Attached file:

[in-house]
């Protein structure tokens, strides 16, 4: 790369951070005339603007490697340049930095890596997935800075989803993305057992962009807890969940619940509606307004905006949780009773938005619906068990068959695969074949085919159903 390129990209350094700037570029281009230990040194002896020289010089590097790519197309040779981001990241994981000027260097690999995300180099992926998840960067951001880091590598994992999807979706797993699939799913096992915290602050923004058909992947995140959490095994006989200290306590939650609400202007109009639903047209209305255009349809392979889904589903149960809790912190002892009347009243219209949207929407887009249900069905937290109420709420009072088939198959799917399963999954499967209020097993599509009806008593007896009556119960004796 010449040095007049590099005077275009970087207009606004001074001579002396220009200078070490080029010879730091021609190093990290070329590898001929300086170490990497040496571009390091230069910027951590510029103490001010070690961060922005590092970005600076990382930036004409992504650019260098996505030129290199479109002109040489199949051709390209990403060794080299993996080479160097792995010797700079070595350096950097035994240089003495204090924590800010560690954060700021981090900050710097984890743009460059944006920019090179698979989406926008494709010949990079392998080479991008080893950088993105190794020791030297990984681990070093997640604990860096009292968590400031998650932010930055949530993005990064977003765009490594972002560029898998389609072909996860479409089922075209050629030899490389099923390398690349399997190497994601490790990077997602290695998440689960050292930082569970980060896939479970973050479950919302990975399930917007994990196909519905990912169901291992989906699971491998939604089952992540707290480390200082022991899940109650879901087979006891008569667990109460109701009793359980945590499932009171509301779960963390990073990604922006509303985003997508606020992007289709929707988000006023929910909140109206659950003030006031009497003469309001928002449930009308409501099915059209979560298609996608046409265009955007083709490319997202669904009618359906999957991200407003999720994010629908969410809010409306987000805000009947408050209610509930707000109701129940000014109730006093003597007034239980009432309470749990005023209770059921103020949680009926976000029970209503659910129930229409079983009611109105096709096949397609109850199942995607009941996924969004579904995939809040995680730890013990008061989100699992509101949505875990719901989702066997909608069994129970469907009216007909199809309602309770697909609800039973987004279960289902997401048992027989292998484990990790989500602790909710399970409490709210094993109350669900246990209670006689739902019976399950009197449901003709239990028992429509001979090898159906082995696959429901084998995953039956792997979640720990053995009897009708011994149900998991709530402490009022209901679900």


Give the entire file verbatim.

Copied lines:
[in-house]
């Protein structure tokens, strides 16, 4: 790369951070005339603007490697340049930095890596997935800075989803993305057992962009807890969940619940509606307004905006949780009773938005619906068990068959695969074949085919159903 390129990209350094700037570029281009230990040194002896020289010089590097790519197309040779981001990241994981000027260097690999995300180099992926998840960067951001880091590598994992999807979706797993699939799913096992915290602050923004058909992947995140959490095994006989200290306590939650609400202007109009639903047209209305255009349809392979889904589903149960809790912190002892009347009243219209949207929407887009249900069905937290109420709420009072088939198959799917399963999954499967209020097993599509009806008593007896009556119960004796 010449040095007049590099005077275009970087207009606004001074001579002396220009200078070490080029010879730091021609190093990290070329590898001929300086170490990497040496571009390091230069910027951590510029103490001010070690961060922005590092970005600076990382930036004409992504650019260098996505030129290199479109002109040489199949051709390209990403060794080299993996080479160097792995010797700079070595350096950097035994240089003495204090924590800010560690954060700021981090900050710097984890743009460059944006920019090179698979989406926008494709010949990079392998080479991008080893950088993105190794020791030297990984681990070093997640604990860096009292968590400031998650932010930055949530993005990064977003765009490594972002560029898998389609072909996860479409089922075209050629030899490389099923390398690349399997190497994601490790990077997602290695998440689960050292930082569970980060896939479970973050479950919302990975399930917007994990196909519905990912169901291992989906699971491998939604089952992540707290480390200082022991899940109650879901087979006891008569667990109460109701009793359980945590499932009171509301779960963390990073990604922006509303985003997508606020992007289709929707988000006023929910909140109206659950003030006031009497003469309001928002449930009308409501099915059209979560298609996608046409265009955007083709490319997202669904009618359906999957991200407003999720994010629908969410809010409306987000805000009947408050209610509930707000109701129940000014109730006093003597007034239980009432309470749990005023209770059921103020949680009926976000029970209503659910129930229409079983009611109105096709096949397609109850199942995607009941996924969004579904995939809040995680730890013990008061989100699992509101949505875990719901989702066997909608069994129970469907009216007909199809309602309770697909609800039973987004279960289902997401048992027989292998484990990790989500602790909710399970409490709210094993109350669900246990209670006689739902019976399950009197449901003709239990028992429509001979090898159906082995696959429901084998995953039956792997979640720990053995009897009708011994149900998991709530402490009022209901679900």